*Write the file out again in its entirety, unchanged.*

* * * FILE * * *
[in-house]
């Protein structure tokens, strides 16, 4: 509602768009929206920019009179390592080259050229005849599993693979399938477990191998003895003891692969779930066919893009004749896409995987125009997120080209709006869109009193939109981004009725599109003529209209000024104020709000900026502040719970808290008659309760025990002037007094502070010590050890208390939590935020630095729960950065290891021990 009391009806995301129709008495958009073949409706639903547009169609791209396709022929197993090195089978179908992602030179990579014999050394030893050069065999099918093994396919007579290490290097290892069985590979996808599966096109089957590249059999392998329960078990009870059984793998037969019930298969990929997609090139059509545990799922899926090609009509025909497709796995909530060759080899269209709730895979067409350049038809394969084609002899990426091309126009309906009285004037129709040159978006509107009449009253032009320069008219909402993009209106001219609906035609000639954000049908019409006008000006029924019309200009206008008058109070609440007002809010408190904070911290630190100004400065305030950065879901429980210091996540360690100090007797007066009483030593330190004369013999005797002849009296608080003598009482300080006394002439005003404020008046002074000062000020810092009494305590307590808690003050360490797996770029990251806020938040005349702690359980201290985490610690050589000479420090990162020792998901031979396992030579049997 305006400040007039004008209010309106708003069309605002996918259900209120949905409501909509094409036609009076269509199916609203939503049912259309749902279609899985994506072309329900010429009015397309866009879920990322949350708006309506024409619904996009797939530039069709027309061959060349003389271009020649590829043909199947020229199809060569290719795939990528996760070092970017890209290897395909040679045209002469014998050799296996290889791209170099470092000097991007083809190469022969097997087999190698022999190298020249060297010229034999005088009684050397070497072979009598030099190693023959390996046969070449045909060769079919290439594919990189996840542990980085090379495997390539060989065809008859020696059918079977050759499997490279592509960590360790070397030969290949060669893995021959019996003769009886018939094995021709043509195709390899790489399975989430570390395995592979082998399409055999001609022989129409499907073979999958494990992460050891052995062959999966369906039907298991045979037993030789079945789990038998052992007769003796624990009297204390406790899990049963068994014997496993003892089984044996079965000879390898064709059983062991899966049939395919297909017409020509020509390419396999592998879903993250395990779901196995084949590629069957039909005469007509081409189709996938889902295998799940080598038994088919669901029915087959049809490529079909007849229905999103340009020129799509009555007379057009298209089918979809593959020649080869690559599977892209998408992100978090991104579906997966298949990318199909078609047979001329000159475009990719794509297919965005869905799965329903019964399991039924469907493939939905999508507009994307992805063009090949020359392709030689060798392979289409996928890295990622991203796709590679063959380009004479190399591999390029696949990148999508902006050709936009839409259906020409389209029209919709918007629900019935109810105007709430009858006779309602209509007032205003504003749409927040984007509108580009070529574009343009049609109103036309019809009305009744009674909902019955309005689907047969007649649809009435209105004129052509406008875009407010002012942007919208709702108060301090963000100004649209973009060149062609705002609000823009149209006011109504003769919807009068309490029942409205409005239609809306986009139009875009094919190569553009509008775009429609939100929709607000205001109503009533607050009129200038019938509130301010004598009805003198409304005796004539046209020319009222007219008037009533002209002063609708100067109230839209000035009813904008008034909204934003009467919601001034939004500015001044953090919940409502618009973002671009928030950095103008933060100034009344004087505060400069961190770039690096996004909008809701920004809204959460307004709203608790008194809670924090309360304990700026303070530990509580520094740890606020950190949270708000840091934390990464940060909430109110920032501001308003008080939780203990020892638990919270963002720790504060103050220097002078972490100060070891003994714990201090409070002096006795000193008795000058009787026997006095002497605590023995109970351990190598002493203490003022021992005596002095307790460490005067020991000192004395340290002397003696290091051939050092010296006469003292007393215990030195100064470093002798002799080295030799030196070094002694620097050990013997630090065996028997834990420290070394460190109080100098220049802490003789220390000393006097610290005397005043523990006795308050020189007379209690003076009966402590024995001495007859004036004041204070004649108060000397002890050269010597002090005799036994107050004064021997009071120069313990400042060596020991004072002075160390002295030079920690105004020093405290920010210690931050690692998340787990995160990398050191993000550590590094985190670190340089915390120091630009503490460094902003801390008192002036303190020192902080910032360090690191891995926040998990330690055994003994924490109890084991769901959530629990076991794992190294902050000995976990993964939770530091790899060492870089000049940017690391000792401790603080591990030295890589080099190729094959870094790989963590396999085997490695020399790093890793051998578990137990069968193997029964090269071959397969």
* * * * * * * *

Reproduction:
[in-house]
């Protein structure tokens, strides 16, 4: 509602768009929206920019009179390592080259050229005849599993693979399938477990191998003895003891692969779930066919893009004749896409995987125009997120080209709006869109009193939109981004009725599109003529209209000024104020709000900026502040719970808290008659309760025990002037007094502070010590050890208390939590935020630095729960950065290891021990 009391009806995301129709008495958009073949409706639903547009169609791209396709022929197993090195089978179908992602030179990579014999050394030893050069065999099918093994396919007579290490290097290892069985590979996808599966096109089957590249059999392998329960078990009870059984793998037969019930298969990929997609090139059509545990799922899926090609009509025909497709796995909530060759080899269209709730895979067409350049038809394969084609002899990426091309126009309906009285004037129709040159978006509107009449009253032009320069008219909402993009209106001219609906035609000639954000049908019409006008000006029924019309200009206008008058109070609440007002809010408190904070911290630190100004400065305030950065879901429980210091996540360690100090007797007066009483030593330190004369013999005797002849009296608080003598009482300080006394002439005003404020008046002074000062000020810092009494305590307590808690003050360490797996770029990251806020938040005349702690359980201290985490610690050589000479420090990162020792998901031979396992030579049997 305006400040007039004008209010309106708003069309605002996918259900209120949905409501909509094409036609009076269509199916609203939503049912259309749902279609899985994506072309329900010429009015397309866009879920990322949350708006309506024409619904996009797939530039069709027309061959060349003389271009020649590829043909199947020229199809060569290719795939990528996760070092970017890209290897395909040679045209002469014998050799296996290889791209170099470092000097991007083809190469022969097997087999190698022999190298020249060297010229034999005088009684050397070497072979009598030099190693023959390996046969070449045909060769079919290439594919990189996840542990980085090379495997390539060989065809008859020696059918079977050759499997490279592509960590360790070397030969290949060669893995021959019996003769009886018939094995021709043509195709390899790489399975989430570390395995592979082998399409055999001609022989129409499907073979999958494990992460050891052995062959999966369906039907298991045979037993030789079945789990038998052992007769003796624990009297204390406790899990049963068994014997496993003892089984044996079965000879390898064709059983062991899966049939395919297909017409020509020509390419396999592998879903993250395990779901196995084949590629069957039909005469007509081409189709996938889902295998799940080598038994088919669901029915087959049809490529079909007849229905999103340009020129799509009555007379057009298209089918979809593959020649080869690559599977892209998408992100978090991104579906997966298949990318199909078609047979001329000159475009990719794509297919965005869905799965329903019964399991039924469907493939939905999508507009994307992805063009090949020359392709030689060798392979289409996928890295990622991203796709590679063959380009004479190399591999390029696949990148999508902006050709936009839409259906020409389209029209919709918007629900019935109810105007709430009858006779309602209509007032205003504003749409927040984007509108580009070529574009343009049609109103036309019809009305009744009674909902019955309005689907047969007649649809009435209105004129052509406008875009407010002012942007919208709702108060301090963000100004649209973009060149062609705002609000823009149209006011109504003769919807009068309490029942409205409005239609809306986009139009875009094919190569553009509008775009429609939100929709607000205001109503009533607050009129200038019938509130301010004598009805003198409304005796004539046209020319009222007219008037009533002209002063609708100067109230839209000035009813904008008034909204934003009467919601001034939004500015001044953090919940409502618009973002671009928030950095103008933060100034009344004087505060400069961190770039690096996004909008809701920004809204959460307004709203608790008194809670924090309360304990700026303070530990509580520094740890606020950190949270708000840091934390990464940060909430109110920032501001308003008080939780203990020892638990919270963002720790504060103050220097002078972490100060070891003994714990201090409070002096006795000193008795000058009787026997006095002497605590023995109970351990190598002493203490003022021992005596002095307790460490005067020991000192004395340290002397003696290091051939050092010296006469003292007393215990030195100064470093002798002799080295030799030196070094002694620097050990013997630090065996028997834990420290070394460190109080100098220049802490003789220390000393006097610290005397005043523990006795308050020189007379209690003076009966402590024995001495007859004036004041204070004649108060000397002890050269010597002090005799036994107050004064021997009071120069313990400042060596020991004072002075160390002295030079920690105004020093405290920010210690931050690692998340787990995160990398050191993000550590590094985190670190340089915390120091630009503490460094902003801390008192002036303190020192902080910032360090690191891995926040998990330690055994003994924490109890084991769901959530629990076991794992190294902050000995976990993964939770530091790899060492870089000049940017690391000792401790603080591990030295890589080099190729094959870094790989963590396999085997490695020399790093890793051998578990137990069968193997029964090269071959397969």